Tag Archives: Palestine

Crafts and Souvenirs from Egypt

During the TechWomen Delegation to Egypt there was very little time for shopping but I did manage to find some presents and souvenirs.  Before our Professional Development Sessions with Alwan wa Awtar – AWA – Youth in Cairo, we bought bags, necklaces, and scarves from a young woman who started an embroidery craft and sewing business with her mother.  We also stopped by a Carrefour on the way to a meeting, where I found an excellent selection of lovely cotton scarves – not surprising in a country where colorful and well-designed scarves are worn by so many women.

We had time on the day we left to walk through Muizz Street and the shops of the old city in Cairo.  I was pleased to purchase a large black shawl with Egyptian hand embroidery, and a Ramadan tablecloth in a colorful primary color pattern we had seen many times as we traveled.  I even found some alabaster lamps which will be appreciated as presents, plus a pair of silver earrings for myself.  Thanks to 2015 Fellow Doaa ElEraqy of Egypt who was our patient guide and negotiator in the souq.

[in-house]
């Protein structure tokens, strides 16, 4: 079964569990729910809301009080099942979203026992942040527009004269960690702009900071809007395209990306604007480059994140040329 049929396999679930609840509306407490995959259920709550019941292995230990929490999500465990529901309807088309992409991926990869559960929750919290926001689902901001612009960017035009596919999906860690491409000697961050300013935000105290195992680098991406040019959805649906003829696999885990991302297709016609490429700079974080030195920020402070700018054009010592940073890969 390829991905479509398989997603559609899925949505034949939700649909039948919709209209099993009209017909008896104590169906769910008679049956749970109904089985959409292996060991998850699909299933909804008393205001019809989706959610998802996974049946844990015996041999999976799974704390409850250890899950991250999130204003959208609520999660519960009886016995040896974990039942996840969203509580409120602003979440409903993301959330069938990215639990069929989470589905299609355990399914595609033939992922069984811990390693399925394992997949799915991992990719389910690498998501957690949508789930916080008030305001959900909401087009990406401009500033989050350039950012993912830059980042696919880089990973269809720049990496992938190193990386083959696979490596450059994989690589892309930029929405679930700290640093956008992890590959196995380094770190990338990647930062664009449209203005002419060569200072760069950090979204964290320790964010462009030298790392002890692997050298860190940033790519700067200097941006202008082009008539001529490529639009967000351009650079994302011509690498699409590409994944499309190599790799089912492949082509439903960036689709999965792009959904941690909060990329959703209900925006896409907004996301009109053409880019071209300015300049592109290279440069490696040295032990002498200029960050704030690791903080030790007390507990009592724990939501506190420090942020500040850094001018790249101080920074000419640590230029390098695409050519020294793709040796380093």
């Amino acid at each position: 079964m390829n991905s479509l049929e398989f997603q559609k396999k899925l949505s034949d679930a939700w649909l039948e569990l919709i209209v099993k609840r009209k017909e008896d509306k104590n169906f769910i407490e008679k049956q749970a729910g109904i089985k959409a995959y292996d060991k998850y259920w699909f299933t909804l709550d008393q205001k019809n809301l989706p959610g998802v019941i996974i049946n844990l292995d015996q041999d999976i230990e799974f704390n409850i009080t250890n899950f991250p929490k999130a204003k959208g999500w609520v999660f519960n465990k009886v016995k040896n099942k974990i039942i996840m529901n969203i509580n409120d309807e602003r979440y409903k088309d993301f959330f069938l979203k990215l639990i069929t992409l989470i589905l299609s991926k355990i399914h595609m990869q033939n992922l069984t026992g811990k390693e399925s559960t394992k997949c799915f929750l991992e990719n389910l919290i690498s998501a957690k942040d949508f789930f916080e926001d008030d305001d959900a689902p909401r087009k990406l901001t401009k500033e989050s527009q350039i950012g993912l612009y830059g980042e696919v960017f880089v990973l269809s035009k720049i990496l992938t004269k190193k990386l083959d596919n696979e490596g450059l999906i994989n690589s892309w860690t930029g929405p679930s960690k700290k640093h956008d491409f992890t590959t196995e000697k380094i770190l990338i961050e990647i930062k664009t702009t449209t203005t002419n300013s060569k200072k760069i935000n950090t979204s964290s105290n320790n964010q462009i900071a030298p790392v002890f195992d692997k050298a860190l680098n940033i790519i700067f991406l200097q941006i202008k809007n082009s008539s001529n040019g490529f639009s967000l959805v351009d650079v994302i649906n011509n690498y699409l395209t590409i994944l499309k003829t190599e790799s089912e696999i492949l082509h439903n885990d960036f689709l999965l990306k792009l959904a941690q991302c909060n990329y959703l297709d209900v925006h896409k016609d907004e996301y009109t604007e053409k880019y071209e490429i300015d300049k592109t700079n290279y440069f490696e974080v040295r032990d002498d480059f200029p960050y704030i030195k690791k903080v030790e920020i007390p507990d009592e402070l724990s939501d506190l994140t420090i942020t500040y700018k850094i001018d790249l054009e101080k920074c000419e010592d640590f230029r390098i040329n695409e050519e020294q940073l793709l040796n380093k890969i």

In addition to these treasures I bought, we Mentors received many kind gifts from the TechWomen Fellows of Egypt. I was also touched and honored to be given souvenirs from Palestine and Lebanon – presents from TechWomen mentees.

 

 

 

 

 

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Photos Copyright 2018 by Katy Dickinson.

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TechWomen Delegation to Egypt

Katy Dickinson TechWomen Egypt Delegation 2018